Simple but effective wellbeing tweaks you can start today and enjoy for life
Growing older doesn’t have to mean creaky joints, memory gaps and a middle-age spread. You’ve had your body a while, you know it inside out and, in some ways, you’re just getting into your stride with how you’ll be operating for the rest of your life. What better time to stop and take stock of your life habits than now, when you’re in your prime? We’ve pulled together some of the best, simple upgrades that you can implement today and ride the wave of wellbeing into old age.
Liz Shaw, health and fitness tutor for The Training Room says, “When you feel stressed or out of control, your body is going into ‘fight or flight’ mode on the inside. That means your heart’s racing and you’re palpating, but if you can, focus on your breathing and bring it back under normal control, it can help to manage those feelings.”
Numerous studies have shown that decluttering can be good for your soul. A messy space can make you anxious, prevent you from getting high-quality sleep and make it harder for you to concentrate. So, have a good clear out. You can download a printable six-week home decluttering plan for free from plasticboxshop.co.uk
NICE guidelines recommend getting at least 150 minutes of exercise per week in bouts of 10 minutes or more. This can help prevent and manage conditions such as coronary heart disease, type two diabetes, stroke, mental health and musculoskeletal problems. It has a positive effect on mental wellbeing, too! As we navigate these uncertain times, try yoga in your living room, workouts in your garden or squats while making the dinner.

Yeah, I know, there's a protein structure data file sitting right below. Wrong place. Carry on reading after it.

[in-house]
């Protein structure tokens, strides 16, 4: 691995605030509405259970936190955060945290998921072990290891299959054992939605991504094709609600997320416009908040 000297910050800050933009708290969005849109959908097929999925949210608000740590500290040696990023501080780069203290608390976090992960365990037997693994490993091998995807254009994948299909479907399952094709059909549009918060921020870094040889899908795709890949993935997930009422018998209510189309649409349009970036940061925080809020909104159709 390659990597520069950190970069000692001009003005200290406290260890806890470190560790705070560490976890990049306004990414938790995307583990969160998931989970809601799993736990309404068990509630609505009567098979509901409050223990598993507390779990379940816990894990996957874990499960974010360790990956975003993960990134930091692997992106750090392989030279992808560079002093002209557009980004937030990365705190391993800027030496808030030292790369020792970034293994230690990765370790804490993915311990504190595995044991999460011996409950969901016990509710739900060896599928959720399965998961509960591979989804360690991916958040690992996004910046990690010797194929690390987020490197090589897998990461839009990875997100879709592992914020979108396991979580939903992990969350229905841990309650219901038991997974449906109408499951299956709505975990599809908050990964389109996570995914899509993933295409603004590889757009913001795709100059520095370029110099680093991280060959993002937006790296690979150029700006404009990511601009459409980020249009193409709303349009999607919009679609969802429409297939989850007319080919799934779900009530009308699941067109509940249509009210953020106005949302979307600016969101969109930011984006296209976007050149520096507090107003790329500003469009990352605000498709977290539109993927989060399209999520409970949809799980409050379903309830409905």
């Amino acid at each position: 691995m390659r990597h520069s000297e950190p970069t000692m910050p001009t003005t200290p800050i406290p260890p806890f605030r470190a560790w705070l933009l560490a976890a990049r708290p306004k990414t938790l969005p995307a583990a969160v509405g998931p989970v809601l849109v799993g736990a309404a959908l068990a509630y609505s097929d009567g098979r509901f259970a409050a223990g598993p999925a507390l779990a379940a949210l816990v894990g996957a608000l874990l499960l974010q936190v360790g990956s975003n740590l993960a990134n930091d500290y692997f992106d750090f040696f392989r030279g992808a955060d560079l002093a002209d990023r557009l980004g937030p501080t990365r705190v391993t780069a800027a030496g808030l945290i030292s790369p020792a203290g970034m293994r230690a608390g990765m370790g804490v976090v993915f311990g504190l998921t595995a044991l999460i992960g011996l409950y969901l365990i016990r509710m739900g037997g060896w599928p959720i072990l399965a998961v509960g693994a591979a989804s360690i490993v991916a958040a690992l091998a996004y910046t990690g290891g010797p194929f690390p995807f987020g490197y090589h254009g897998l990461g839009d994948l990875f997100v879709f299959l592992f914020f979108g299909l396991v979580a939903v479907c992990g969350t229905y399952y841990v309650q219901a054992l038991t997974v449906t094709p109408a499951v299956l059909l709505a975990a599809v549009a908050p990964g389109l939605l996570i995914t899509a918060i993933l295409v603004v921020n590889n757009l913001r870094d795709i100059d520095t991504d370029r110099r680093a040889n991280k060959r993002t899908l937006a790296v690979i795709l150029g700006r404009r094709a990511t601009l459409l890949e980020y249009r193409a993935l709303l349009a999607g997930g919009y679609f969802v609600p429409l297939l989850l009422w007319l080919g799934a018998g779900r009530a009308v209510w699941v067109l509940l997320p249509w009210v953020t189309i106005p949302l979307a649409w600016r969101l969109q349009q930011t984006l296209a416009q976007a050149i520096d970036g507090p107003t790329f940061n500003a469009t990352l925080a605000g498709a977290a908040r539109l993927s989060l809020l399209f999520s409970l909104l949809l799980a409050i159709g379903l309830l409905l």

Many of us spend our time either analysing the past or worrying about the future, which is a huge waste of our energy. “It’s human nature to think in this way,” says Liz, “but try plugging yourself into the present moment and your life will feel so much richer, whatever you’re doing.” Try Headspace or Stop, Breathe & Think apps for free meditation and mindfulness exercise
Did you know that having your feet measured is just as important for adults as it is for children? “As we get older, our feet become longer and wider,” says Tony Gavin, CEO and podiatrist for Osgo Healthcare (osgo.co.uk). “Many shoe shops offer a measuring service for adults and you might be surprised by the results.”
According to Lyndsay Hirst, yourpilatesphysio.com, there are lots of variations on the Pilates method, but the method that is best suited to joint health is clinical Pilates (it is modified to be suitable for those over 50 with more emphasis on joint mobility and control). Try it out for yourself at yourpilatesphysio.com
“It may look prettier to round off the corners of your toenails when trimming them,” says Tony, “ but a rounded nail can become ingrown which causes pain and discomfort.”
“Decide every morning, when you are in the shower, how you want your day to be,” suggests Iona Russell, hypnotherapist, life coach and author of Making Waves. “Starting with a positive mindset, telling yourself in the mirror that you’re going to have a good day, will start your morning on the right foot.”
Many of us don’t give our feet a second thought, but they could hold vital clues to our wellbeing. “When washing, drying and moisturising your feet,” says Tony, “take a moment to examine them for any changes. Open sores or discolouration of the nails can be the sign of an underlying health condition.” See your GP with any concerns.
Invest in essential oils and a diffuser for your home and use different oils for different rooms depending on your mood or activity, “this will also help you breathe more mindfully,” adds Liz.
Running is great for keeping your heart and lungs healthy and your body fit, but it’s also great for the mind, too. “If you like to go running,” Liz suggests, “you could consciously think about how your feet are pounding down on the ground and how the wind is going through your hair to connect with the space and elements around you and remain in the present moment.”
According to research published in the Journal of Neurology, Neurosurgery and Psychiatry, loneliness increases your risk of developing dementia by 65 percent, partly because it causes harmful inflammation to the brain. If you’re struggling with selfisolation and need to reach out, call The Samaritans for free on 116 123.